The VivoBook Flip 14 doesn't get very bright, either. It reached a maximum brightness of 221 nits, which is just short of both the Acer Spin 3's score (226 nits) and the mainstream laptop average (231 nits). The Lenovo Flex 6 (206 nits) and last year's Acer Aspire E 15 (215 nits) were even dimmer. The display also looks faded when viewed from an angle, and its glossy finish is very reflective.
I didn't have any problems tapping on the touch screen to navigate the web or draw pictures using the SketchBook app.
Keyboard and Touchpad
I wouldn't want to write a report using the VivoBook Flip 14's island-style keyboard. The keys are on the small side, and they feel soft and mushy when pressed. At 1 millimeter, key travel is short of our minimum 1.5mm preference. I found myself frequently bottoming out, an uncomfortable situation in which your fingers hit the base after you've fully depressed the keys. I also wish the keyboard were backlit.
While the keyboard isn't comfortable to use for long sessions, its low actuation force of 61 grams helped me complete the 10fastfingers.com typing test at 109 words per minute with an accuracy of 96 percent. That equals my 109 wpm average and is right around my 95 percent accuracy average.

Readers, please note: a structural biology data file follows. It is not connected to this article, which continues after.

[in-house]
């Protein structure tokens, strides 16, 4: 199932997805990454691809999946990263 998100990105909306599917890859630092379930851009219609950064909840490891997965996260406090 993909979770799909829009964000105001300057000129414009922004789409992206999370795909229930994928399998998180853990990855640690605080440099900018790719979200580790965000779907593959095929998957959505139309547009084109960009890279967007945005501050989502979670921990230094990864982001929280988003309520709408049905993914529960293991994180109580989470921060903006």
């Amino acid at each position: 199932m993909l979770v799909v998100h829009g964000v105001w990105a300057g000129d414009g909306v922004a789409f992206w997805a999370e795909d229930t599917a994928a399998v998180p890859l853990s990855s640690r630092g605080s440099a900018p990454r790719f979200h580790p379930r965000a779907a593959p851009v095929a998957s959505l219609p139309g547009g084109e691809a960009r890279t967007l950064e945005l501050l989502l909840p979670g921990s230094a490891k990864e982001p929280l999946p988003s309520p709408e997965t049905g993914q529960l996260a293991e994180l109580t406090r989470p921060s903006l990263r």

I had no issues using the touchpad to execute gestures, like pinch-to-zoom or switching to task view with a three-finger swipe up. However, I did notice a slight lag when opening certain features, like Cortana.
The VivoBook 14's side-firing speakers aren't notably loud, but they did a good job filling a small conference room. When I listened to "Lonely Town," Brandon Flowers' vocals sounded somewhat distant, but the clarity and separation of the instruments helped reproduce the funky '80s vibe the Killers' lead singer was going for.
MORE: Best Laptops Under $500
The VivoBook did a better job bringing Drake's vocals to the forefront when I listened to "God's Plan," but a severe lack of bass drained the song of energy. The VivoBook failed to redeem itself when I listened to the Skrillex remix of Avicii's "Levels." The bass sounded like a cacophony of symbols clashing together instead of a low thud.